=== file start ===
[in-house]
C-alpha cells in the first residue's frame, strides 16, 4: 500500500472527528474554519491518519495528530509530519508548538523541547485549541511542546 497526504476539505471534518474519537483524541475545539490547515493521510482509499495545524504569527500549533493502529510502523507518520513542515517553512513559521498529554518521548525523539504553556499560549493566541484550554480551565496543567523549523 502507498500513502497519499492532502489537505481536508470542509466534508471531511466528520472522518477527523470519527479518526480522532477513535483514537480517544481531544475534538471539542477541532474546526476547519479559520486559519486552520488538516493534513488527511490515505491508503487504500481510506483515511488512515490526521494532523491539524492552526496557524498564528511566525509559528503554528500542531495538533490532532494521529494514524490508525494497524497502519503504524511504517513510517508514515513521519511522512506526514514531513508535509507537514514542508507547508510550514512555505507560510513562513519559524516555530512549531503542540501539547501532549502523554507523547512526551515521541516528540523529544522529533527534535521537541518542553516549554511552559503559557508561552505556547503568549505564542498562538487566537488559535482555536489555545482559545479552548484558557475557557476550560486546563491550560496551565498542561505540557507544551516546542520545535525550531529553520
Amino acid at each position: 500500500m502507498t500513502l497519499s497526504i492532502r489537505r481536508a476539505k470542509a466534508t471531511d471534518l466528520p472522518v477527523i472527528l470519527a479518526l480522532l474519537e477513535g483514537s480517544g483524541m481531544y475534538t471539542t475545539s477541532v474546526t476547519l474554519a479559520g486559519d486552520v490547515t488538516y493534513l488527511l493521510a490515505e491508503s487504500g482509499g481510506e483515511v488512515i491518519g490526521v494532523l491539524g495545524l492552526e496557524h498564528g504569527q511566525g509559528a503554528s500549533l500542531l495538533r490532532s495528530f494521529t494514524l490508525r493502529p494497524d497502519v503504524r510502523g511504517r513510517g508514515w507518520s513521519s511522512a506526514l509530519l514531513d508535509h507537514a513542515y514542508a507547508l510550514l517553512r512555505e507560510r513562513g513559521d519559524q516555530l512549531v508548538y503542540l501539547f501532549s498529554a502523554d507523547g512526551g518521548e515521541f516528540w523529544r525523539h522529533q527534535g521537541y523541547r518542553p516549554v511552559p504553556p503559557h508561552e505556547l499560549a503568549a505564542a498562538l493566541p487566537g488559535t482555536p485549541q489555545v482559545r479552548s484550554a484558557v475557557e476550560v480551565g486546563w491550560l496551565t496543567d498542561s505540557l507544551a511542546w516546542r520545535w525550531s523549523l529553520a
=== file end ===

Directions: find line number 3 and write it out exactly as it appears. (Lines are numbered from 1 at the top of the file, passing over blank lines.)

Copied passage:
Amino acid at each position: 500500500m502507498t500513502l497519499s497526504i492532502r489537505r481536508a476539505k470542509a466534508t471531511d471534518l466528520p472522518v477527523i472527528l470519527a479518526l480522532l474519537e477513535g483514537s480517544g483524541m481531544y475534538t471539542t475545539s477541532v474546526t476547519l474554519a479559520g486559519d486552520v490547515t488538516y493534513l488527511l493521510a490515505e491508503s487504500g482509499g481510506e483515511v488512515i491518519g490526521v494532523l491539524g495545524l492552526e496557524h498564528g504569527q511566525g509559528a503554528s500549533l500542531l495538533r490532532s495528530f494521529t494514524l490508525r493502529p494497524d497502519v503504524r510502523g511504517r513510517g508514515w507518520s513521519s511522512a506526514l509530519l514531513d508535509h507537514a513542515y514542508a507547508l510550514l517553512r512555505e507560510r513562513g513559521d519559524q516555530l512549531v508548538y503542540l501539547f501532549s498529554a502523554d507523547g512526551g518521548e515521541f516528540w523529544r525523539h522529533q527534535g521537541y523541547r518542553p516549554v511552559p504553556p503559557h508561552e505556547l499560549a503568549a505564542a498562538l493566541p487566537g488559535t482555536p485549541q489555545v482559545r479552548s484550554a484558557v475557557e476550560v480551565g486546563w491550560l496551565t496543567d498542561s505540557l507544551a511542546w516546542r520545535w525550531s523549523l529553520a